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Top Blog: The Value of Values

As we look forward, we must also continue to remember the past. In our Thinkers50 Top Blog series, we revisit the ideas of our Thinkers.

In the last 20 years, almost every public or private, large or small, domestic or global organization has crafted a set of values. These values often represent core beliefs and shape daily behaviors of leaders. They underlie a code of conduct and form the basis for an organization’s culture.

Some criticize and simultaneously praise values statements because they create or expose leadership hypocrisy where leaders actions do not reflect the stated values.

I want to suggest that the ultimate value of values is not just shaping leadership behavior, but shaping the right leadership behavior. The value of values starts by defining the value of values.

Value focuses outside; values come from within. Value emphasizes what others get from our efforts; values emphasize who we are. Value can be created and developed through innovation and hard work; values are generally inherited and may be honed through self-awareness and experience. Value can be measured by impact; values are measured by the strength of our character. Value derives from the worth of our work to stakeholders; values reflect the worth of our work to us.

There are three steps to fully creating value from values.

Step 1: Ask target customers, “are these the values you want us to have?”

If value is defined by the receiver, it is helpful to know if an organization’s values resonate with top customers. We suggest that sales and marketing segment key customers who are high buyers of products and services sold by your organization , but low volume with your organization. Customer share which is the percent of customer purchase from the firm can mean more than overall market share since if focuses on which customers matter most. Then, it is helpful to ask these customers if your organization’s values matter to them? Generally, with values like innovation, collaboration, service, respect, the answer is “yes.” But, in one case the organization’s primary value was “to be the most profitable in the industry” and the customer quickly said this was not what mattered most to the customer. Customer value begins with them being part of defining desired values.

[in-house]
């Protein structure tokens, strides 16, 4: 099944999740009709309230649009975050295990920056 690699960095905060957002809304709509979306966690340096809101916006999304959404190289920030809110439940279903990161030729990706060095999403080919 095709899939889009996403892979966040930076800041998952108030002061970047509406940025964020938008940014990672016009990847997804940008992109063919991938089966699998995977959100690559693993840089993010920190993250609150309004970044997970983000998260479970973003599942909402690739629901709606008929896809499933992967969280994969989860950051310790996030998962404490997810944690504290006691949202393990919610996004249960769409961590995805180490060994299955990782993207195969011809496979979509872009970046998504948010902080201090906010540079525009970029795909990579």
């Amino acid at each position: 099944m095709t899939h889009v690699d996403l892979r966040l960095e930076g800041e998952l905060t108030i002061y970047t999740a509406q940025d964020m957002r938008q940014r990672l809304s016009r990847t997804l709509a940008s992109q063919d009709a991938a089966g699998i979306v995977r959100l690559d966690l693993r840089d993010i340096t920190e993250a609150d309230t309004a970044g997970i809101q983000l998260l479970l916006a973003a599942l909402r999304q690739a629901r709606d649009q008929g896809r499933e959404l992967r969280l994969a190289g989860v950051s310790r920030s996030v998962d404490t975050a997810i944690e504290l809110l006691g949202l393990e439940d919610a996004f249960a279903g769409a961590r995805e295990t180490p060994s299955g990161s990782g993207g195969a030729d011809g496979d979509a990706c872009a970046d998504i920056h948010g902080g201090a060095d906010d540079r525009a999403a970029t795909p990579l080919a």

Step 2: Ask target customers, “what do we have to do to live these values better than our competitor?”

Rather than turn values into self-defined leadership behaviors, ask customers to operationalize the values. Too often desired leadership behaviors come from self-expectations. My favorite example comes from those who travel extensively. Imagine, late at night, you show up to a nice hotel in a foreign country. The bellman quickly grabs your bag from the cab and takes it into the hotel and to your room. Do you consider this a reflection of the value “good service?” I ask this question to many business leaders in workshops and about 20% agree, proactive bellmen immediately taking care of luggage means “good service” to them, but 80% consider this intrusive and not good service. They would rather carry their own bag to control it, to save time, or to not have to worry about a gratuity. This simplistic example can be expanded to target customers. When they thoughtfully participate in and operationalize the behaviors from the espoused values, they help you know what they expect from you. This dialogue helps become very specific about the value of values from a customer point of view.

Step 3: Ask target customers, “when we live the behaviors you specified, will you buy more from us?”

Sometimes, operational executives see values discussions as soft and tangential to real business, but this question changes that perception. With the goal of customer share, customers can be directly asked what it would take to increase their share. And, customer share will quickly lead to sustained profitability. If their answer to this third question is “no”, then it is useful to start over at question 1 and define the values that matter most to them. If their answer is “yes”, then it is an opportunity to show customers a commitment to serve them.

Value statements make core believes more explicit. But when values become the basis of customer discussions and commitments, the value of values increases dramatically. When HR professionals partner with sales and market in these customer discussions, customer share may increase and sustainable value is created. This is an example of “outside in” work that defines effective organizations not just by what is done, but how it adds value to key stakeholders.

 
Dave Ulrich is the Rensis Likert Professor of Business at the University of Michigan, USA, and
Partner, the RBL Group.

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